(image via USPrisonCulture.)
Despite the fact that black women are major presence in the Black Lives Matter movement, activists still struggle to be heard when speaking specifically about black women who have suffered brutality and died at the hands of the police.
Many stories remain largely untold, but a growing number of movements over the past year, including #SayHerName hope to change that.
“Blood at the Root: Unearthing the Stories of State Violence Against Black Women,” a new exhibition at Chicago’s Holy Covenant United Methodist Church hopes to be another voice for black women who have been abused and killed by police officers.
The show, which runs from now until October, opened earlier this month, just four months after the acquittal of Dante Servin. Servin, a Chicago police detective, killed Rekia Boyd in a public park, an apparent case of recklessness.
Boyd, and 99 other women will be honored at the exhibition, which will include a historical timeline of police violence dating back to slavery.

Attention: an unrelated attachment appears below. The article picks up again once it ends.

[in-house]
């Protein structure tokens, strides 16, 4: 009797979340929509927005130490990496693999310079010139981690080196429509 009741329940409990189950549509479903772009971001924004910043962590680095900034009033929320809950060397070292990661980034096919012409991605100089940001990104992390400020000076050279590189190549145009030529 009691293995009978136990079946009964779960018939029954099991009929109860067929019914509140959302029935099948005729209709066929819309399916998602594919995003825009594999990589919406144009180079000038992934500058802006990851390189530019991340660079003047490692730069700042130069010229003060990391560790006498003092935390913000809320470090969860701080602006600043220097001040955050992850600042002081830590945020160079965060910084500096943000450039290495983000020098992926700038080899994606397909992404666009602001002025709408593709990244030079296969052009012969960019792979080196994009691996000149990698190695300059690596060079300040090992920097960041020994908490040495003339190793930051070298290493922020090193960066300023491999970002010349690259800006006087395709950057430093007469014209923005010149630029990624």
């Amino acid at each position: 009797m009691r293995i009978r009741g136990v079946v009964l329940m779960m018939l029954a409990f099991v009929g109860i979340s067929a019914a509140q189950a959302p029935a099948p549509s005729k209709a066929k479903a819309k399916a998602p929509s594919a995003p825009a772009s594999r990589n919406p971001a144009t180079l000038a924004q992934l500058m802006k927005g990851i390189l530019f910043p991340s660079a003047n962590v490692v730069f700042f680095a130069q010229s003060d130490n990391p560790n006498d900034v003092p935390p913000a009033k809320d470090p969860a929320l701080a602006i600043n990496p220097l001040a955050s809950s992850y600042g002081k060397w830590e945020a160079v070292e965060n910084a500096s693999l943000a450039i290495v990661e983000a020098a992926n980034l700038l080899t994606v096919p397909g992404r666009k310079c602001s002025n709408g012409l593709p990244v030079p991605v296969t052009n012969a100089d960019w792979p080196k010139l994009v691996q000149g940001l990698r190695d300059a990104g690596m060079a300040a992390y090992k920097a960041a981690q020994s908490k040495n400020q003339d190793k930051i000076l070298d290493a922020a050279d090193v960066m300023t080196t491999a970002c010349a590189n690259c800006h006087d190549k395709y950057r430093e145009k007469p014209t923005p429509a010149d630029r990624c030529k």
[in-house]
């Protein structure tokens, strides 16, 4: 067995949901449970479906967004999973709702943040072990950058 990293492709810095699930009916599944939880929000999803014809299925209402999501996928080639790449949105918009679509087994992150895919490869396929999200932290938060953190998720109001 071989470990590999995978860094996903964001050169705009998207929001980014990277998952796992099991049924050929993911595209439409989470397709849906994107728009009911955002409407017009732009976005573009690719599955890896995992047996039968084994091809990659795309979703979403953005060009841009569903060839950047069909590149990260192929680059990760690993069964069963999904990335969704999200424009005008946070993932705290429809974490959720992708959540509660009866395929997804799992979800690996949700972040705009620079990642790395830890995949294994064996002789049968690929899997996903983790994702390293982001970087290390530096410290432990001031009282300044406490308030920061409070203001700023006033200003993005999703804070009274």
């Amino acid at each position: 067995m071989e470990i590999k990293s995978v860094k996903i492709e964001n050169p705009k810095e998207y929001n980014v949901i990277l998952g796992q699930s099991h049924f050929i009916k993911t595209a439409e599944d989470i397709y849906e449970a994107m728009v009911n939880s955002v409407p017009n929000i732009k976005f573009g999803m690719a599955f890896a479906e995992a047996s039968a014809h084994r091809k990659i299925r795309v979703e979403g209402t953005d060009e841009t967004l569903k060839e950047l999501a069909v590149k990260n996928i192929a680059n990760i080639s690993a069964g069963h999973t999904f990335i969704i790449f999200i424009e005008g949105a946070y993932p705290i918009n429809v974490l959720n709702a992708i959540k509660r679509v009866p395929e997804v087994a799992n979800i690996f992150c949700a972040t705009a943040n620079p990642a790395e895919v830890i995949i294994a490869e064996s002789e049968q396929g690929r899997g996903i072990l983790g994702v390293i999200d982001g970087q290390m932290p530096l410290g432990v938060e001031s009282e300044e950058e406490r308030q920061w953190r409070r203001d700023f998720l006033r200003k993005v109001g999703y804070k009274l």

“We wanted to lift up the history and the memory of black women who were killed by police in the course of being incarcerated, or while incarcerated, or sexually assaulted or otherwise harmed,” co-curator Rachel Caidor tells DNA Info.
“We wanted to lift up the history and the memory of black women who were killed by police in the course of being incarcerated, or while incarcerated, or sexually assaulted or otherwise harmed.”
Caidor worked with fellow curators Ayanna Banks Harris, Mariame Kaba, Deana Lewis, Andrea Ritchie and Ash Stephens to develop the show.
“Blood at the Root: Unearthing the Stories of State Violence Against Black Women” is currently on view at the Holy Covenant United Methodist Church in Chicago, Illinois. The church is located at 925 W. Diversey Parkway. The exhibition is open to the public Monday through Friday from 11 a.m.-4 p.m. and Sundays from 9 a.m.-12 p.m. and 5 p.m.-7 p.m.